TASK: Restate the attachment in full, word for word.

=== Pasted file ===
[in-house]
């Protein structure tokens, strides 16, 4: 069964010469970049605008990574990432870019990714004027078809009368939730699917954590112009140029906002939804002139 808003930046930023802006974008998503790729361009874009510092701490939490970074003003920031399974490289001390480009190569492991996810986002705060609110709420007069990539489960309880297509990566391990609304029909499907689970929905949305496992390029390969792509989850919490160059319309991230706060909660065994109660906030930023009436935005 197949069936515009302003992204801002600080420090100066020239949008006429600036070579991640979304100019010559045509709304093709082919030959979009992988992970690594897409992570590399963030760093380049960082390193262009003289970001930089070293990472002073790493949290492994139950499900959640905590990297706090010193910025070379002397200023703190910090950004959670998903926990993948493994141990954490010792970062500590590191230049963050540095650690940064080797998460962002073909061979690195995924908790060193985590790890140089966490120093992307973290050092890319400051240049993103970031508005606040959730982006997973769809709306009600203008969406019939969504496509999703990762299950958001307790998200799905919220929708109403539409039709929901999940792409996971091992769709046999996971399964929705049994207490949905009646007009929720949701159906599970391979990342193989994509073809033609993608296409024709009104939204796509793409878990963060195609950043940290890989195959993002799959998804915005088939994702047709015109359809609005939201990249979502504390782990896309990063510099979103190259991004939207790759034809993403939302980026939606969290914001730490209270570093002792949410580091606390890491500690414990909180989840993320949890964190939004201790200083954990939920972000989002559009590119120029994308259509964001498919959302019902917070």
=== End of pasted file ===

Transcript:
[in-house]
């Protein structure tokens, strides 16, 4: 069964010469970049605008990574990432870019990714004027078809009368939730699917954590112009140029906002939804002139 808003930046930023802006974008998503790729361009874009510092701490939490970074003003920031399974490289001390480009190569492991996810986002705060609110709420007069990539489960309880297509990566391990609304029909499907689970929905949305496992390029390969792509989850919490160059319309991230706060909660065994109660906030930023009436935005 197949069936515009302003992204801002600080420090100066020239949008006429600036070579991640979304100019010559045509709304093709082919030959979009992988992970690594897409992570590399963030760093380049960082390193262009003289970001930089070293990472002073790493949290492994139950499900959640905590990297706090010193910025070379002397200023703190910090950004959670998903926990993948493994141990954490010792970062500590590191230049963050540095650690940064080797998460962002073909061979690195995924908790060193985590790890140089966490120093992307973290050092890319400051240049993103970031508005606040959730982006997973769809709306009600203008969406019939969504496509999703990762299950958001307790998200799905919220929708109403539409039709929901999940792409996971091992769709046999996971399964929705049994207490949905009646007009929720949701159906599970391979990342193989994509073809033609993608296409024709009104939204796509793409878990963060195609950043940290890989195959993002799959998804915005088939994702047709015109359809609005939201990249979502504390782990896309990063510099979103190259991004939207790759034809993403939302980026939606969290914001730490209270570093002792949410580091606390890491500690414990909180989840993320949890964190939004201790200083954990939920972000989002559009590119120029994308259509964001498919959302019902917070």